ABSTRACT

Department of Defense's Role in the Implementation of the National Strategy for Counterterrorism and the National Strategy to Combat Transnational Organized Crime in Review of the Defense Authorization Request for Fiscal Year 2013 and the Future Years Defense Program: Hearing Before the United States Senate, Committee on Armed Services, Subcommittee on Emerging Threats and Capabilities, One Hundred Twelfth Congress, Second Session, March 27, 2012   [open pdf - 276KB]

This testimony compilation is from the March 27, 2012 hearing, "Department of Defense's Role in the Implementation of the National Strategy for Counterterrorism and the National Strategy to Combat Transnational Organized Crime in Review of the Defense Authorization Request for Fiscal Year 2013 and the Future Years Defense Program," before the United States Senate, Committee on Armed Services, Subcommittee on Emerging Threats and Capabilities. From the opening statement of Kay Hagan: "[T]oday in preparation for the subcommittee's upcoming work on the fiscal year 2013 NDAA [National Defense Authorization Act], we will hear testimony from our witnesses on the Department of Defense's role in the implementation of the National Strategy for Counterterrorism and the National Strategy to Combat Transnational Organized Crime, as well as the new defense strategic guidance and priorities. I want to welcome the Assistant Secretary of Defense, Mike Sheehan, to the subcommittee for his first hearing since being confirmed by the full Senate in December, and welcome back to the subcommittee Deputy Assistant Secretaries of Defense Garry Reid and Will Wechsler. Thank you for being here. Last June, President Obama released the new National Strategy for Counterterrorism. This strategy was release shortly after an inflection point for our Nation's counterterrorism operators with the successful mission against Osama bin Laden, preceding it by a month. While our Nation's counterterrorism efforts appropriately remain an interagency endeavor under the new strategy, the Department of Defense has and will continue to play a key role in building security partnerships that enable our foreign partners, as well as directly applying various counterterrorism tools and capabilities wherever appropriate. In addition to the National counterterrorism strategy, in July of last year, the President released our Nation's first National Strategy to Combat Transnational Organized Crime. Rightly, in my view, the strategy recognizes that transnational organized crime is a significant threat to national and international security." Statements, letters, and materials submitted for the record include those of the following: Kay Hagan, Michael A. Sheehan, Garry Reid, and William F. Wechsler.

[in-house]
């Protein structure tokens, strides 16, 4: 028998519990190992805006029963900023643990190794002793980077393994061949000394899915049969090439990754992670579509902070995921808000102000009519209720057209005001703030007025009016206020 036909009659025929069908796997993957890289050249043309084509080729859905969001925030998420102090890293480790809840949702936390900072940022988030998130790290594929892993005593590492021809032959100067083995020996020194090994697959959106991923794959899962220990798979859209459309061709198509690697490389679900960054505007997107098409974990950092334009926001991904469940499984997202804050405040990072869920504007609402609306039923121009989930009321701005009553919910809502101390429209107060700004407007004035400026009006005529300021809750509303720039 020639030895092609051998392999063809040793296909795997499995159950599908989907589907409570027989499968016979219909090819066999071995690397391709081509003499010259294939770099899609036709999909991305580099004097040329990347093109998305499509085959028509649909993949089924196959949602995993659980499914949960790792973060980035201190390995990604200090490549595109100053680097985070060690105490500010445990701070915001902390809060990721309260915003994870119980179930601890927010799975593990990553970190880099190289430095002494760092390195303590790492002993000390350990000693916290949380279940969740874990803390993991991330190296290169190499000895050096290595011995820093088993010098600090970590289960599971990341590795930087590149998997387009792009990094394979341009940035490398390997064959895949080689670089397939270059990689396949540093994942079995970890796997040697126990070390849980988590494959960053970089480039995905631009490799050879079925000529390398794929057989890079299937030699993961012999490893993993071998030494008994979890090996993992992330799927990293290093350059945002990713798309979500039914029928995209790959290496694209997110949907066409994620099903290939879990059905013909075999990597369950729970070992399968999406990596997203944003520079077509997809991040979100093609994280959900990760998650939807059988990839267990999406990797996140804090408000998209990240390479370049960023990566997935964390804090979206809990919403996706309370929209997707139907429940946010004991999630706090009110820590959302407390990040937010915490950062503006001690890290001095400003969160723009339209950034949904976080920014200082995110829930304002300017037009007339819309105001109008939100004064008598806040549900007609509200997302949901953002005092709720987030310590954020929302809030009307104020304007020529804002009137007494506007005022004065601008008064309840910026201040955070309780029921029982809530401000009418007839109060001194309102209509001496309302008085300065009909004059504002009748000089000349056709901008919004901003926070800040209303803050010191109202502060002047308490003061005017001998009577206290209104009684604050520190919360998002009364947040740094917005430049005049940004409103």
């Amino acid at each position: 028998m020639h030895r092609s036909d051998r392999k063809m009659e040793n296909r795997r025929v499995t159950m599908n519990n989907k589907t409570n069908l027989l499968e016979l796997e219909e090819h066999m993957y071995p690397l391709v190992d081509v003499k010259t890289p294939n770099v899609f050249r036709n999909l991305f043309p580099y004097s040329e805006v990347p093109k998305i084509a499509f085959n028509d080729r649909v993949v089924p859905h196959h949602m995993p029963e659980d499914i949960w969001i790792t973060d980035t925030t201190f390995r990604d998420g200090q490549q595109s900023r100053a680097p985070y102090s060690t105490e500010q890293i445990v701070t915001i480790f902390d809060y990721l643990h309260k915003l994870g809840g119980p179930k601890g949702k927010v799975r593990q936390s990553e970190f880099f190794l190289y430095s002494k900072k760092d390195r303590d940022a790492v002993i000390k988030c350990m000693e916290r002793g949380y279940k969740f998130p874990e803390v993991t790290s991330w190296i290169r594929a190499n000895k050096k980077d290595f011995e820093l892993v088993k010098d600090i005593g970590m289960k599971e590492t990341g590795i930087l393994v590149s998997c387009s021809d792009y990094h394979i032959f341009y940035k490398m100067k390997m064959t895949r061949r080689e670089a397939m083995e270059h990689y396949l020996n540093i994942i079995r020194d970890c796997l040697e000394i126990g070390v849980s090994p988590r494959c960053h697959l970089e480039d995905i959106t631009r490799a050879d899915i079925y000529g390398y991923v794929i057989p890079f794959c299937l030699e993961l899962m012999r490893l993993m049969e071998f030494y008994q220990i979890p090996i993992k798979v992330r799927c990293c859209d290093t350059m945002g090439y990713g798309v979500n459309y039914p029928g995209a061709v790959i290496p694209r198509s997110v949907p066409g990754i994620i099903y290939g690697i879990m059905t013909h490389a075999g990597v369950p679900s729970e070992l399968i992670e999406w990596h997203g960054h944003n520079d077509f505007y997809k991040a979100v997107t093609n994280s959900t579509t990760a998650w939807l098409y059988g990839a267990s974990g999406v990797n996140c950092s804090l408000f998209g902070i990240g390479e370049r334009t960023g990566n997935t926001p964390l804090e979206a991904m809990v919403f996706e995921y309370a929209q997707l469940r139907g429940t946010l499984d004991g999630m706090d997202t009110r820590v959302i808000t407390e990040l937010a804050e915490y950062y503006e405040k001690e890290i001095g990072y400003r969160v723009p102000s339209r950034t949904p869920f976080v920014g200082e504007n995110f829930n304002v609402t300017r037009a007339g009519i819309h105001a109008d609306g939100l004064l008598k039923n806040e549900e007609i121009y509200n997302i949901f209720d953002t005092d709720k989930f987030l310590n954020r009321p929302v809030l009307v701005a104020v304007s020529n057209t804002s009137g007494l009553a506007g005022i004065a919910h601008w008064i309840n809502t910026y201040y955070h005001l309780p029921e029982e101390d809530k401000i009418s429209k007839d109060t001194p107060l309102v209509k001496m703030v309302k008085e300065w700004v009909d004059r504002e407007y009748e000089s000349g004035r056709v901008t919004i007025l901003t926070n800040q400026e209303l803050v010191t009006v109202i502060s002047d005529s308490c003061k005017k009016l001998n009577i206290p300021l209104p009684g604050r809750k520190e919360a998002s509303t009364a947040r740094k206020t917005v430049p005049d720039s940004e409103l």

Publisher:
Date:
2012-03-27
Copyright:
Public Domain
Retrieved From:
United States. Congress. Senate. Committee on Armed Services: http://armed-services.senate.gov/
Format:
pdf
Media Type:
application/pdf
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